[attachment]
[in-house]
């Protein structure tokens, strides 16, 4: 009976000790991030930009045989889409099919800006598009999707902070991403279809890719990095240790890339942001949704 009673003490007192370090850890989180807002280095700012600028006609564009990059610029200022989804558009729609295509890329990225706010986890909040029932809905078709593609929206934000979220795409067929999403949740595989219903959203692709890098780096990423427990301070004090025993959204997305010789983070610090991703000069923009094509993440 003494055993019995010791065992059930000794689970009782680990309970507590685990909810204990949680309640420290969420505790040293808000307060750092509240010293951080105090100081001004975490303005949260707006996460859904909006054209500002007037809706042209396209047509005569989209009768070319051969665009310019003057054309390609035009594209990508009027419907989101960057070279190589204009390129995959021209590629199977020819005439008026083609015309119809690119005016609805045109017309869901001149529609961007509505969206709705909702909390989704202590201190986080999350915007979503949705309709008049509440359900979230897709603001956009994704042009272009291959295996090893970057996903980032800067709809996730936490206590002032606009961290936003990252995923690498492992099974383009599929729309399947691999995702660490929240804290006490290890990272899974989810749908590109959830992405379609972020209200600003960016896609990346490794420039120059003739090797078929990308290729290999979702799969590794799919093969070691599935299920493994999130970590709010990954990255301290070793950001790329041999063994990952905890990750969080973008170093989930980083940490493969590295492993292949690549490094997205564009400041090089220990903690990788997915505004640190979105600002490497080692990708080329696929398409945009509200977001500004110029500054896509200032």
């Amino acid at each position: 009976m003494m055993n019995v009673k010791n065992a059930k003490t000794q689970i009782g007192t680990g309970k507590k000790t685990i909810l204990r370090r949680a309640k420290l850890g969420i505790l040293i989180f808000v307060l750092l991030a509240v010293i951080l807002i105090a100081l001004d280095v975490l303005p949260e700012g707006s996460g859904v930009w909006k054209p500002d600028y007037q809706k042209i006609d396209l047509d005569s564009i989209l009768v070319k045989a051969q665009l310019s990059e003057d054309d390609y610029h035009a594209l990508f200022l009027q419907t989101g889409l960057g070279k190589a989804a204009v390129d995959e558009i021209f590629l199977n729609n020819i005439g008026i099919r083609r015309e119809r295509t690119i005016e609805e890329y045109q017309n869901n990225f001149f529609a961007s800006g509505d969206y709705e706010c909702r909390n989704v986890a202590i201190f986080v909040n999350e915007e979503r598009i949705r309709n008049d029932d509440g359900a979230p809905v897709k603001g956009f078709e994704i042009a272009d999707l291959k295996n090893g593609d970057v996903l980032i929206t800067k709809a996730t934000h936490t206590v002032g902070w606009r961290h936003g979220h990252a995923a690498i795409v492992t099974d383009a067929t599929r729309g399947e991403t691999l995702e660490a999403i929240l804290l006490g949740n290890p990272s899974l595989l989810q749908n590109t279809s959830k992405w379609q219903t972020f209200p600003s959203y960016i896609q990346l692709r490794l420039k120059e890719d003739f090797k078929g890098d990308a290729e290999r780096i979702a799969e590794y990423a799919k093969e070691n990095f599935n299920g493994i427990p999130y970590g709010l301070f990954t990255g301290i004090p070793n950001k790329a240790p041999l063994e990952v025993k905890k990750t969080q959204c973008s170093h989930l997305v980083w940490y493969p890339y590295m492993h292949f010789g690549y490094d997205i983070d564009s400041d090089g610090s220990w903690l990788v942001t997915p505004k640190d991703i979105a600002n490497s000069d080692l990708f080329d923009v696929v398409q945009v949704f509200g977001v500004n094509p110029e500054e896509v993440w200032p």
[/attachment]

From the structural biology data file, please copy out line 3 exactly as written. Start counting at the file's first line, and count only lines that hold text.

């Amino acid at each position: 009976m003494m055993n019995v009673k010791n065992a059930k003490t000794q689970i009782g007192t680990g309970k507590k000790t685990i909810l204990r370090r949680a309640k420290l850890g969420i505790l040293i989180f808000v307060l750092l991030a509240v010293i951080l807002i105090a100081l001004d280095v975490l303005p949260e700012g707006s996460g859904v930009w909006k054209p500002d600028y007037q809706k042209i006609d396209l047509d005569s564009i989209l009768v070319k045989a051969q665009l310019s990059e003057d054309d390609y610029h035009a594209l990508f200022l009027q419907t989101g889409l960057g070279k190589a989804a204009v390129d995959e558009i021209f590629l199977n729609n020819i005439g008026i099919r083609r015309e119809r295509t690119i005016e609805e890329y045109q017309n869901n990225f001149f529609a961007s800006g509505d969206y709705e706010c909702r909390n989704v986890a202590i201190f986080v909040n999350e915007e979503r598009i949705r309709n008049d029932d509440g359900a979230p809905v897709k603001g956009f078709e994704i042009a272009d999707l291959k295996n090893g593609d970057v996903l980032i929206t800067k709809a996730t934000h936490t206590v002032g902070w606009r961290h936003g979220h990252a995923a690498i795409v492992t099974d383009a067929t599929r729309g399947e991403t691999l995702e660490a999403i929240l804290l006490g949740n290890p990272s899974l595989l989810q749908n590109t279809s959830k992405w379609q219903t972020f209200p600003s959203y960016i896609q990346l692709r490794l420039k120059e890719d003739f090797k078929g890098d990308a290729e290999r780096i979702a799969e590794y990423a799919k093969e070691n990095f599935n299920g493994i427990p999130y970590g709010l301070f990954t990255g301290i004090p070793n950001k790329a240790p041999l063994e990952v025993k905890k990750t969080q959204c973008s170093h989930l997305v980083w940490y493969p890339y590295m492993h292949f010789g690549y490094d997205i983070d564009s400041d090089g610090s220990w903690l990788v942001t997915p505004k640190d991703i979105a600002n490497s000069d080692l990708f080329d923009v696929v398409q945009v949704f509200g977001v500004n094509p110029e500054e896509v993440w200032p």